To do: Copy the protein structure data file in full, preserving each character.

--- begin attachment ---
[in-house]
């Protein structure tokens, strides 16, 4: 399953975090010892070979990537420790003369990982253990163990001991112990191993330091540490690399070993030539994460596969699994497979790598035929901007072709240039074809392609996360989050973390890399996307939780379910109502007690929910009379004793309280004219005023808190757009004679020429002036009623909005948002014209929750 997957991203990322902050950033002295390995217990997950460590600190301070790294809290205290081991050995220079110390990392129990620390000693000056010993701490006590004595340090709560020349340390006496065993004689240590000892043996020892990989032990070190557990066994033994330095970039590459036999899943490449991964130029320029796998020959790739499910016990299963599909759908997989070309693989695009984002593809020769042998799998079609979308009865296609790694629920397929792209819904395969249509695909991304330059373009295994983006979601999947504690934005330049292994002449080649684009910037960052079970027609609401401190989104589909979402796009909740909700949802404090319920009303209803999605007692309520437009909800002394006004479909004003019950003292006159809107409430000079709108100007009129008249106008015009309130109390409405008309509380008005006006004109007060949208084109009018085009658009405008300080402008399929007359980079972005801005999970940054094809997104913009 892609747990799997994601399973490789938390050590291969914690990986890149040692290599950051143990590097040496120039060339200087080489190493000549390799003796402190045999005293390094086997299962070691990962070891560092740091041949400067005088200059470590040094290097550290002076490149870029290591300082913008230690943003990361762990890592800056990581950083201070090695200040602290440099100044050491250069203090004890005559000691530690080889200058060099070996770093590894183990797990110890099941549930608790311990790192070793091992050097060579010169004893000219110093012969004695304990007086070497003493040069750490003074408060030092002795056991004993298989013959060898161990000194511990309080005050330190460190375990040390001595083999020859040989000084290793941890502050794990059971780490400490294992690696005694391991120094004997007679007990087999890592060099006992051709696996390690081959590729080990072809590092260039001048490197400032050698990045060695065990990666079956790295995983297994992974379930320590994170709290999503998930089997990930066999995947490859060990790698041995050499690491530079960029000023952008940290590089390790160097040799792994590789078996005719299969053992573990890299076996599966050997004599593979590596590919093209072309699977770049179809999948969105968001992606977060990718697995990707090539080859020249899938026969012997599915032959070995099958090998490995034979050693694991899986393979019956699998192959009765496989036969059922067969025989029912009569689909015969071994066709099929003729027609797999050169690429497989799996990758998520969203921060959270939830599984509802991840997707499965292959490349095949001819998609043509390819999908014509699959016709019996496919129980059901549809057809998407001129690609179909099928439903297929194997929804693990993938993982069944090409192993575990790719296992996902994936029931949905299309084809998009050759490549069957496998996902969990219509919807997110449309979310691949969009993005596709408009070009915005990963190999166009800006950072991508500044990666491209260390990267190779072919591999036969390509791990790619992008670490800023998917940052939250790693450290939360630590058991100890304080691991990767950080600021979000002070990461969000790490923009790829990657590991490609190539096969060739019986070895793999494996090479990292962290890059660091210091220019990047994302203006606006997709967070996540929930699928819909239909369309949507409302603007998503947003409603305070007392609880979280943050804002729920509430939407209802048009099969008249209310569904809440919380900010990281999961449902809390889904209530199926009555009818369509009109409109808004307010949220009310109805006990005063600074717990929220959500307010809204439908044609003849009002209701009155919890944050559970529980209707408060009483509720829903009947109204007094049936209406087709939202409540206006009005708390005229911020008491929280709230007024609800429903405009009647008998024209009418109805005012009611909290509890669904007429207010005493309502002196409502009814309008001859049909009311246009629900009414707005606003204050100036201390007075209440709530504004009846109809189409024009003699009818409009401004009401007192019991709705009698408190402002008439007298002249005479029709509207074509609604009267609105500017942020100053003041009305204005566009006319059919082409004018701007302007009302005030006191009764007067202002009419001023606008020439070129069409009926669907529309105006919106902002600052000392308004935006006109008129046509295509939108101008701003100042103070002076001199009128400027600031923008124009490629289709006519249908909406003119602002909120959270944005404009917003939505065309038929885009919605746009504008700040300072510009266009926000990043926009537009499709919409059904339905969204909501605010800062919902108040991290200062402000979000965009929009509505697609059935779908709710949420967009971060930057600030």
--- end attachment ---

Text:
[in-house]
């Protein structure tokens, strides 16, 4: 399953975090010892070979990537420790003369990982253990163990001991112990191993330091540490690399070993030539994460596969699994497979790598035929901007072709240039074809392609996360989050973390890399996307939780379910109502007690929910009379004793309280004219005023808190757009004679020429002036009623909005948002014209929750 997957991203990322902050950033002295390995217990997950460590600190301070790294809290205290081991050995220079110390990392129990620390000693000056010993701490006590004595340090709560020349340390006496065993004689240590000892043996020892990989032990070190557990066994033994330095970039590459036999899943490449991964130029320029796998020959790739499910016990299963599909759908997989070309693989695009984002593809020769042998799998079609979308009865296609790694629920397929792209819904395969249509695909991304330059373009295994983006979601999947504690934005330049292994002449080649684009910037960052079970027609609401401190989104589909979402796009909740909700949802404090319920009303209803999605007692309520437009909800002394006004479909004003019950003292006159809107409430000079709108100007009129008249106008015009309130109390409405008309509380008005006006004109007060949208084109009018085009658009405008300080402008399929007359980079972005801005999970940054094809997104913009 892609747990799997994601399973490789938390050590291969914690990986890149040692290599950051143990590097040496120039060339200087080489190493000549390799003796402190045999005293390094086997299962070691990962070891560092740091041949400067005088200059470590040094290097550290002076490149870029290591300082913008230690943003990361762990890592800056990581950083201070090695200040602290440099100044050491250069203090004890005559000691530690080889200058060099070996770093590894183990797990110890099941549930608790311990790192070793091992050097060579010169004893000219110093012969004695304990007086070497003493040069750490003074408060030092002795056991004993298989013959060898161990000194511990309080005050330190460190375990040390001595083999020859040989000084290793941890502050794990059971780490400490294992690696005694391991120094004997007679007990087999890592060099006992051709696996390690081959590729080990072809590092260039001048490197400032050698990045060695065990990666079956790295995983297994992974379930320590994170709290999503998930089997990930066999995947490859060990790698041995050499690491530079960029000023952008940290590089390790160097040799792994590789078996005719299969053992573990890299076996599966050997004599593979590596590919093209072309699977770049179809999948969105968001992606977060990718697995990707090539080859020249899938026969012997599915032959070995099958090998490995034979050693694991899986393979019956699998192959009765496989036969059922067969025989029912009569689909015969071994066709099929003729027609797999050169690429497989799996990758998520969203921060959270939830599984509802991840997707499965292959490349095949001819998609043509390819999908014509699959016709019996496919129980059901549809057809998407001129690609179909099928439903297929194997929804693990993938993982069944090409192993575990790719296992996902994936029931949905299309084809998009050759490549069957496998996902969990219509919807997110449309979310691949969009993005596709408009070009915005990963190999166009800006950072991508500044990666491209260390990267190779072919591999036969390509791990790619992008670490800023998917940052939250790693450290939360630590058991100890304080691991990767950080600021979000002070990461969000790490923009790829990657590991490609190539096969060739019986070895793999494996090479990292962290890059660091210091220019990047994302203006606006997709967070996540929930699928819909239909369309949507409302603007998503947003409603305070007392609880979280943050804002729920509430939407209802048009099969008249209310569904809440919380900010990281999961449902809390889904209530199926009555009818369509009109409109808004307010949220009310109805006990005063600074717990929220959500307010809204439908044609003849009002209701009155919890944050559970529980209707408060009483509720829903009947109204007094049936209406087709939202409540206006009005708390005229911020008491929280709230007024609800429903405009009647008998024209009418109805005012009611909290509890669904007429207010005493309502002196409502009814309008001859049909009311246009629900009414707005606003204050100036201390007075209440709530504004009846109809189409024009003699009818409009401004009401007192019991709705009698408190402002008439007298002249005479029709509207074509609604009267609105500017942020100053003041009305204005566009006319059919082409004018701007302007009302005030006191009764007067202002009419001023606008020439070129069409009926669907529309105006919106902002600052000392308004935006006109008129046509295509939108101008701003100042103070002076001199009128400027600031923008124009490629289709006519249908909406003119602002909120959270944005404009917003939505065309038929885009919605746009504008700040300072510009266009926000990043926009537009499709919409059904339905969204909501605010800062919902108040991290200062402000979000965009929009509505697609059935779908709710949420967009971060930057600030």